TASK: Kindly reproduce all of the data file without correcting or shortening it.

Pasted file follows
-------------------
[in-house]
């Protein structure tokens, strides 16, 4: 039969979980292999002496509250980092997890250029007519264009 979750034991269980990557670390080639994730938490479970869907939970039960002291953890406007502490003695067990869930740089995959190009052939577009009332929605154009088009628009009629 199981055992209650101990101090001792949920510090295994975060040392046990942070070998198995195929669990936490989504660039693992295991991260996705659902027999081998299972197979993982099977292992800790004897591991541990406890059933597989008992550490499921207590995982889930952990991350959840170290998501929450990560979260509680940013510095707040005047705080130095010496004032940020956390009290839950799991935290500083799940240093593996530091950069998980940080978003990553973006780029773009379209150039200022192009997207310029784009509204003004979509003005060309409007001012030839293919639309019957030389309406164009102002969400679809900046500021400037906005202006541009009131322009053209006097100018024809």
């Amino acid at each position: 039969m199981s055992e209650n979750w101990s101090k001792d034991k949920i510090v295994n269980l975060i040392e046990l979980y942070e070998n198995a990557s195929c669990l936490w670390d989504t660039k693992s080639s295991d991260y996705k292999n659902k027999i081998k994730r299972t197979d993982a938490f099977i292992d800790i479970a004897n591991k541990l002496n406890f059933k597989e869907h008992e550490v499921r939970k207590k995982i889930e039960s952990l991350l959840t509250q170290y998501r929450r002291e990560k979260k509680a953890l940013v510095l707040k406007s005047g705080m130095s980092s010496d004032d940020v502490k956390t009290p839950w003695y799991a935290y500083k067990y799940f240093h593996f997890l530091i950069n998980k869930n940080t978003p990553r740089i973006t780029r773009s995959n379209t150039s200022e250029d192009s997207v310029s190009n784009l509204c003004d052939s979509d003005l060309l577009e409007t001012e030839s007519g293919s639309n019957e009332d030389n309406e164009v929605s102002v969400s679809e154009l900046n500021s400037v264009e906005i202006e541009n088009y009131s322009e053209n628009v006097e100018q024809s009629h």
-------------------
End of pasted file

[in-house]
């Protein structure tokens, strides 16, 4: 039969979980292999002496509250980092997890250029007519264009 979750034991269980990557670390080639994730938490479970869907939970039960002291953890406007502490003695067990869930740089995959190009052939577009009332929605154009088009628009009629 199981055992209650101990101090001792949920510090295994975060040392046990942070070998198995195929669990936490989504660039693992295991991260996705659902027999081998299972197979993982099977292992800790004897591991541990406890059933597989008992550490499921207590995982889930952990991350959840170290998501929450990560979260509680940013510095707040005047705080130095010496004032940020956390009290839950799991935290500083799940240093593996530091950069998980940080978003990553973006780029773009379209150039200022192009997207310029784009509204003004979509003005060309409007001012030839293919639309019957030389309406164009102002969400679809900046500021400037906005202006541009009131322009053209006097100018024809």
């Amino acid at each position: 039969m199981s055992e209650n979750w101990s101090k001792d034991k949920i510090v295994n269980l975060i040392e046990l979980y942070e070998n198995a990557s195929c669990l936490w670390d989504t660039k693992s080639s295991d991260y996705k292999n659902k027999i081998k994730r299972t197979d993982a938490f099977i292992d800790i479970a004897n591991k541990l002496n406890f059933k597989e869907h008992e550490v499921r939970k207590k995982i889930e039960s952990l991350l959840t509250q170290y998501r929450r002291e990560k979260k509680a953890l940013v510095l707040k406007s005047g705080m130095s980092s010496d004032d940020v502490k956390t009290p839950w003695y799991a935290y500083k067990y799940f240093h593996f997890l530091i950069n998980k869930n940080t978003p990553r740089i973006t780029r773009s995959n379209t150039s200022e250029d192009s997207v310029s190009n784009l509204c003004d052939s979509d003005l060309l577009e409007t001012e030839s007519g293919s639309n019957e009332d030389n309406e164009v929605s102002v969400s679809e154009l900046n500021s400037v264009e906005i202006e541009n088009y009131s322009e053209n628009v006097e100018q024809s009629h």